Healthy Eyes. Doctor Delivered.

Eyes at School

We all know that a student should be able to read what the teacher writes on the board, but there is more to good vision than this. Vision skills including depth perception, eye co-ordination and even color vision can have an effect on a child’s performance at school. While parents and teachers recognize the importance of vision in the development and well being of children, there are youngsters who fall behind at school because of undetected vision problems. Today, some school districts perform vision screening for their students. These valuable screenings do catch many vision problems that result in a decrease in visual acuity. However, some vision problems may slip through the cracks and these screenings should not be confused with a thorough vision examination by a Doctor of Optometry. Teachers are often the first people to pick up a vision problem at school. An observant parent is also in an excellent position to pick up on any symptoms of vision problems in a young child. Although the following list isn’t considered exhaustive, signs to look for include: Covering an eye or closing an eye; squinting; turning or tilting the head to one side; rubbing the eyes; headaches; especially after reading; reports of blurred vision; and losing one’s place while reading. If there is any question about a child’s vision, a complete eye examination is recommended.

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BEST BUY - CORRECTION NOTICE Please be advised that the following errors have occurred in our August 26 - Sept 1, 2011 flyer. On page 32: the promo "Add an HP 27-inch LED Monitor" does not have the right product advertised. The item advertised should have been an Acer LED monitor (WebCode: 10170345) for $269.99, Save $110. Please note the HP monitor (WebCode: 10161418) is actually priced at $499.99. Also, on page 32 and 22, the $200 value for the "Xbox 360 250GB Console with 5 Games and Gift Card Bundle" (WebCode: 10177533) is not valid as the games included are digital content and not hard copies. On page 9: the HP TouchPad Wi-Fi Tablet (WebCode : 10173116/7) is no longer available for purchase in-store and online as the tablet is Sold Out. Please note that it is also a discontinued item so we will not be obtaining anymore stock. We sincerely apologize for any inconvenience this may have caused our valued customers.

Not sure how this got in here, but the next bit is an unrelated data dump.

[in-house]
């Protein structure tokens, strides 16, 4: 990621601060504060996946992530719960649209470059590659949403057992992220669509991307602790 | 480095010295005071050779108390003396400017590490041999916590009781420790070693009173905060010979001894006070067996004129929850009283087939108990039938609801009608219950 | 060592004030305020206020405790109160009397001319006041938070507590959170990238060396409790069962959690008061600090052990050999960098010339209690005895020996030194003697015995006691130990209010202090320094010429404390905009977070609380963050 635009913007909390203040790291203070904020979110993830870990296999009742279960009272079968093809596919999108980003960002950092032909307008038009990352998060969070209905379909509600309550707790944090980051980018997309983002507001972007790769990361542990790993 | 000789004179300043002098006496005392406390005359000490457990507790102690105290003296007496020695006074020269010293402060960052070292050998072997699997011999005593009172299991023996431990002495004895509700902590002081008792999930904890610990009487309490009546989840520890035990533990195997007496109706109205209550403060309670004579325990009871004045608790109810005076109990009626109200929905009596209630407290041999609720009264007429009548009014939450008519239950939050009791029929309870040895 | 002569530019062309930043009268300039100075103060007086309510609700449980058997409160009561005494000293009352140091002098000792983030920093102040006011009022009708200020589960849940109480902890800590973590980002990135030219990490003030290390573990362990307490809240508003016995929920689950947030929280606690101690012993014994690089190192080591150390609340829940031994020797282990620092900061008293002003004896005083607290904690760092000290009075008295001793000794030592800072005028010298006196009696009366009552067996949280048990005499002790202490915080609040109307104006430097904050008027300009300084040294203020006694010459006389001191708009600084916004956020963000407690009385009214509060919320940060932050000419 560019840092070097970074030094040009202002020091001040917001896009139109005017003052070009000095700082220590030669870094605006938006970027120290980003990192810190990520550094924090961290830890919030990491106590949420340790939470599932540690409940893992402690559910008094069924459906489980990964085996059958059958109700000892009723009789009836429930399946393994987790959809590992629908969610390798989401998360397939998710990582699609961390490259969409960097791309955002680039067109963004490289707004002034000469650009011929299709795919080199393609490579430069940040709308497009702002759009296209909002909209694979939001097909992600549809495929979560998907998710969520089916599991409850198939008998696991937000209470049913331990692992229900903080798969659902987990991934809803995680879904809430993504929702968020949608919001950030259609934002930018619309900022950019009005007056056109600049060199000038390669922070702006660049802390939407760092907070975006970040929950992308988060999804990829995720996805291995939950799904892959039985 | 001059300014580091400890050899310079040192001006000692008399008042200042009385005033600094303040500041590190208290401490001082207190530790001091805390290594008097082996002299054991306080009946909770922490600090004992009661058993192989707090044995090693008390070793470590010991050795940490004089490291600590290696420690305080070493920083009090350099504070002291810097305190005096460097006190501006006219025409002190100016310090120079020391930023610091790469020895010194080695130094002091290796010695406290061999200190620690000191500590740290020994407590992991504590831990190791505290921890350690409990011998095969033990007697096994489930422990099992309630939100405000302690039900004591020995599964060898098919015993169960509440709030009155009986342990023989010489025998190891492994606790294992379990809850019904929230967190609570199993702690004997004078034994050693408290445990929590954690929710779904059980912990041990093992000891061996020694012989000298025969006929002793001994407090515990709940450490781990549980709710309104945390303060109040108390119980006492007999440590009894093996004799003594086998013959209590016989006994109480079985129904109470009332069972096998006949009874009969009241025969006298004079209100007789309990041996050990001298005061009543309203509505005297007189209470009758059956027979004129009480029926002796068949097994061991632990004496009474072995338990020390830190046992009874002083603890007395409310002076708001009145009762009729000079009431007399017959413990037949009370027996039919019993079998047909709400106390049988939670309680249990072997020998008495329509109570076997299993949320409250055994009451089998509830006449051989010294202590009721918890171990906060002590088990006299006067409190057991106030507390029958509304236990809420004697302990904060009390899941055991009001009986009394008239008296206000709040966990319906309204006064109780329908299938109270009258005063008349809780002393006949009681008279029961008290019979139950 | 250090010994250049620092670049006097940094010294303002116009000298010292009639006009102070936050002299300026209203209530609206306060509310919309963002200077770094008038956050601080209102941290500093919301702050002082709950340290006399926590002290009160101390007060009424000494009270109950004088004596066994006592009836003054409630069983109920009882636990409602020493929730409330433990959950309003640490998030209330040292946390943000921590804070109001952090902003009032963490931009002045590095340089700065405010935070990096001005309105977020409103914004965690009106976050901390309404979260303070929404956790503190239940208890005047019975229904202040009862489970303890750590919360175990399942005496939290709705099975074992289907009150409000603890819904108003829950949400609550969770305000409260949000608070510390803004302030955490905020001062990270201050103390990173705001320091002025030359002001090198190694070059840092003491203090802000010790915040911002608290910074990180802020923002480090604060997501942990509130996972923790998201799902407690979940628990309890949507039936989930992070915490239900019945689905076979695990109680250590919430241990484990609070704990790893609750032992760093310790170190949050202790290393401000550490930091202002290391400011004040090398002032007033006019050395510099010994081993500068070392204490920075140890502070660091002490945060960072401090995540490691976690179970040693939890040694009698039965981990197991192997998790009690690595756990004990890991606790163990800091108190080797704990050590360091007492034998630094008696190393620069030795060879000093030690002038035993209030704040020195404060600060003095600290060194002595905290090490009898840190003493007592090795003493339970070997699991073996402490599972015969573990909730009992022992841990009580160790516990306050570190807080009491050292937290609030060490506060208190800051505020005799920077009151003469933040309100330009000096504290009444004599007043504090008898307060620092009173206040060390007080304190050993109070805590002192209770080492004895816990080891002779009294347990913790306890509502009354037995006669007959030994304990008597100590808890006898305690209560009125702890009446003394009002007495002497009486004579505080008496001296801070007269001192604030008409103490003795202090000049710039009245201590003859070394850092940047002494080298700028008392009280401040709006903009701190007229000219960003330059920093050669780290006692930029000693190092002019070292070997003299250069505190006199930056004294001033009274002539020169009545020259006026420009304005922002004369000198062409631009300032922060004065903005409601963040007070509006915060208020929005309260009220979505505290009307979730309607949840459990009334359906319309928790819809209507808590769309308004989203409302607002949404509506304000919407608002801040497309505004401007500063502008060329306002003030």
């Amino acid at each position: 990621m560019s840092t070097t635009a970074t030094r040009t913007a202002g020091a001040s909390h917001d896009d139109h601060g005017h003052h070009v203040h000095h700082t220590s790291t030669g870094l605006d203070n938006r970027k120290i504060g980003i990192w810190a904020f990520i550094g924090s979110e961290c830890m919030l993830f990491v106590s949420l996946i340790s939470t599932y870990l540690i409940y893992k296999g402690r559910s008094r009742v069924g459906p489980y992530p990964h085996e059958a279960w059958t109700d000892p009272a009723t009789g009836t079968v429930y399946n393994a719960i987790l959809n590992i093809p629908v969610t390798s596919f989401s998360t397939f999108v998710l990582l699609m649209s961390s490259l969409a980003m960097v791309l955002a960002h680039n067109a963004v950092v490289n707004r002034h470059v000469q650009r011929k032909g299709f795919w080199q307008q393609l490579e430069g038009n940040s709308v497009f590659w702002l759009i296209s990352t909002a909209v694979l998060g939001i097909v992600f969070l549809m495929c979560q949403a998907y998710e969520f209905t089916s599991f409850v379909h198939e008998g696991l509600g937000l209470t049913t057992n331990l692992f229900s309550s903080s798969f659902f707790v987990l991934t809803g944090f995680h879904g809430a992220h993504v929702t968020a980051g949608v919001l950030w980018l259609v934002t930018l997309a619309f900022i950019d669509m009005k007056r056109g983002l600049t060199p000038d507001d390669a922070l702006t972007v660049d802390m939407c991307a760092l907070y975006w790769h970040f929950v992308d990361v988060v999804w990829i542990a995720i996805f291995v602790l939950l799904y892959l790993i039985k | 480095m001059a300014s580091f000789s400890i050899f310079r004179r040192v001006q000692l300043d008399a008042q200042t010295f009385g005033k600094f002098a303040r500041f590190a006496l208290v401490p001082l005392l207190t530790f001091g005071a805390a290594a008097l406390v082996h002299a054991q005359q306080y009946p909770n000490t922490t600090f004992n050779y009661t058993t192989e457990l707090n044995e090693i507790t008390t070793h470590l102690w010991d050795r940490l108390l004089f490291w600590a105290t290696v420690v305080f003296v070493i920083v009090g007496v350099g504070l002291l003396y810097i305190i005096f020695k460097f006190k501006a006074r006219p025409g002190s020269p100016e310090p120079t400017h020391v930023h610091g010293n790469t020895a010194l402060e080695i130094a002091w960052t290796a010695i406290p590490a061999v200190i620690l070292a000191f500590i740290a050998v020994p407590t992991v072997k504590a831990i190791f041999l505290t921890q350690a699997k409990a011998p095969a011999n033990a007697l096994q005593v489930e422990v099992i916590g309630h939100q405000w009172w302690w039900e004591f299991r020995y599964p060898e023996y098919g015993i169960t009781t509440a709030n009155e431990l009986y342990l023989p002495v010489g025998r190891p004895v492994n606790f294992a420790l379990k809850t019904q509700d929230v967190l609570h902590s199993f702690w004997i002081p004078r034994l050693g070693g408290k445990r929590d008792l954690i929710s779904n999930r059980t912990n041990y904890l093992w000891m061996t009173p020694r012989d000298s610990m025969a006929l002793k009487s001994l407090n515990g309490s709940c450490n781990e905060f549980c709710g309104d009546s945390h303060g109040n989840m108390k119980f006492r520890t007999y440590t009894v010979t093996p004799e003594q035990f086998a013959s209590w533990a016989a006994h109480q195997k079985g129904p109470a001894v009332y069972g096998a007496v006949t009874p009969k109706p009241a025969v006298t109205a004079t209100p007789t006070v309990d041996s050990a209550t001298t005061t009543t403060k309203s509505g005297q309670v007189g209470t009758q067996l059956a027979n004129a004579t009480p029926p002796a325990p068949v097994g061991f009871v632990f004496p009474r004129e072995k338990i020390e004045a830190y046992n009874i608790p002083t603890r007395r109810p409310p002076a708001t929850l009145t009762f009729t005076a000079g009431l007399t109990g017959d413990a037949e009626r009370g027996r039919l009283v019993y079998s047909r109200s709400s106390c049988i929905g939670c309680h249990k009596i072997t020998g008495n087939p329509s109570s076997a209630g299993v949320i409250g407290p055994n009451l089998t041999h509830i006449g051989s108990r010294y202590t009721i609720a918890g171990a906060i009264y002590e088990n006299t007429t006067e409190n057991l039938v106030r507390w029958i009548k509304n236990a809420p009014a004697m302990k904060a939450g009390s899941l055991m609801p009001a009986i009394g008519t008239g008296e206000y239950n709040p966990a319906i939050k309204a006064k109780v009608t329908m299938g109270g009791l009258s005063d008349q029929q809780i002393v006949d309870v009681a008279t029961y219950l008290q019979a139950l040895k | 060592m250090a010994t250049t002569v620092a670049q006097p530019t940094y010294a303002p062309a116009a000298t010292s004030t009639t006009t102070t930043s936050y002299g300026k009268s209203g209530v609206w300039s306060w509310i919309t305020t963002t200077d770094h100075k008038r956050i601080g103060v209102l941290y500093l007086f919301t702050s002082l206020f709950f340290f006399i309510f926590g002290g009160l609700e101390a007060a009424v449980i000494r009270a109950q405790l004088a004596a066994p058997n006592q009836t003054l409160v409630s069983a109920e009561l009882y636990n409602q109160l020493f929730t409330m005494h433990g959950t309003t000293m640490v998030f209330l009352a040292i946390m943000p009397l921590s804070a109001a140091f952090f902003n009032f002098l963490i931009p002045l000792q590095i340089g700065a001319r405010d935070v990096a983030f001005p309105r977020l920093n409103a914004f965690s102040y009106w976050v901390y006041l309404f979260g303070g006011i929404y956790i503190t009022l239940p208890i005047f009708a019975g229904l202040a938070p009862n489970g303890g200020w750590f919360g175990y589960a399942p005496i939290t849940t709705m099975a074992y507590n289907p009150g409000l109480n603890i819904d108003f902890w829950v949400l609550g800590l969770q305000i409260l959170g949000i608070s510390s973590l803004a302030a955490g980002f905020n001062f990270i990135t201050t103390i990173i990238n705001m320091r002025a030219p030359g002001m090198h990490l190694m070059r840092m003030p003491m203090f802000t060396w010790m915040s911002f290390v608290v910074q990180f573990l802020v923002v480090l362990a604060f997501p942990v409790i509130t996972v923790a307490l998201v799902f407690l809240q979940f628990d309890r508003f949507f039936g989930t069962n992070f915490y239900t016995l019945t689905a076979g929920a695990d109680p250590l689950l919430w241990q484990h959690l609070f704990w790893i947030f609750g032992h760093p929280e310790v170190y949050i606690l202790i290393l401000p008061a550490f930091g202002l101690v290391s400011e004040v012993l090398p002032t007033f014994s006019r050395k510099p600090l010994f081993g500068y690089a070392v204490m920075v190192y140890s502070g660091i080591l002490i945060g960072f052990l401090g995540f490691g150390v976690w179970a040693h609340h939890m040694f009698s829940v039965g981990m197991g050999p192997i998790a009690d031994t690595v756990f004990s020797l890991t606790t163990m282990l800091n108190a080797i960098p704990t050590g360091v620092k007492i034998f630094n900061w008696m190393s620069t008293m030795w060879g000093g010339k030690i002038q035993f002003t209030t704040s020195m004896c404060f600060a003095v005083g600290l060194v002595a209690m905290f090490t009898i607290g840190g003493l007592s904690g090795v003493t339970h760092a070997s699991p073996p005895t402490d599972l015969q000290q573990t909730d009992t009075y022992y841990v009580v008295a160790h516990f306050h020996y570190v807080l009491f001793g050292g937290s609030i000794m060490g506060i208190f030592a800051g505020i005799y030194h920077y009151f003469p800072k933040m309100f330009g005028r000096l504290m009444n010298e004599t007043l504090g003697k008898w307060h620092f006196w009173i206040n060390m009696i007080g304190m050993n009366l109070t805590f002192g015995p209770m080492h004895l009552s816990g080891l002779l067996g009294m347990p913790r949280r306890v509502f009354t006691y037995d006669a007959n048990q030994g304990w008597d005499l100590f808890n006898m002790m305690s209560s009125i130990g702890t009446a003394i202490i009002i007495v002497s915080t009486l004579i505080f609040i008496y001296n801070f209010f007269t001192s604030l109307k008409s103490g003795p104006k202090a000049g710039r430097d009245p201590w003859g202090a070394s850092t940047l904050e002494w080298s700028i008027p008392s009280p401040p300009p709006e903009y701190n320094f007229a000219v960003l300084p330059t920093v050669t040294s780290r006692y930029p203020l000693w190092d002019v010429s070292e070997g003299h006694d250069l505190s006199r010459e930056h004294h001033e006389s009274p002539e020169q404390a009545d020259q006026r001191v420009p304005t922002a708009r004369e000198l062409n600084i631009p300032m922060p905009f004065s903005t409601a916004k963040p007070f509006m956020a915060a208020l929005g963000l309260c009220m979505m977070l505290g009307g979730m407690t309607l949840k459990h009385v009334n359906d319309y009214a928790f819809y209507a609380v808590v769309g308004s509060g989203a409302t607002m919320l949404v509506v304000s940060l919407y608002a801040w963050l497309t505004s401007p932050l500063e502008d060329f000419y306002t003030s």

A14 • www.peninsulanewsreview.com A14 • www.peninsulanewsreview.com

Zombies vs. Beatles

Open House Sunday 2:00 – 4:00 2033 Sunfield Crescent $299,900 Summergate Village is a 55+ community with amenities that include: indoor swimming pool, whirl pool, library, games room, social room with kitchenette and shuffle board. This 2 bathroom 2 bedroom plus den double wide home is updated with laminate flooring, new windows/doors, silhouette window coverings, paint and so much more! A home to be proud of – see you Sunday.

For more information, visit www.BCforestfireinfo.gov.bc.ca

Telegraph Cove is tucked away on the eastern coast of Northern Vancouver Island in one of the last virtually untouched areas of the North American continent. 1-800-200-4655 We offer cozy cabins, tcltd@island.net fully service campsites www.telegraphcoveresort.com and moorage, with all the amenities.

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North Island Kayak Guided kayak tours from 2 hours to 6 days. Kayak with the killer whales of Johnstone Strait. Meander the ancient waterways of the Broughton Archipelago. Call for last minute Special Deals!

Real Estate

Nearly half of wildfires in British Columbia are caused by human carelessness. Please prevent and report wildfires. To report a wildfire, call *5555 on your cell.

You don’t have to go far to find yourself 1,000,000 miles away.

Day trips to view the grizzly bears of Knight Inlet. Departs early each day from Telegraph Cove. World class wildlife viewing. To book your tour call toll free 1-888-643-9319.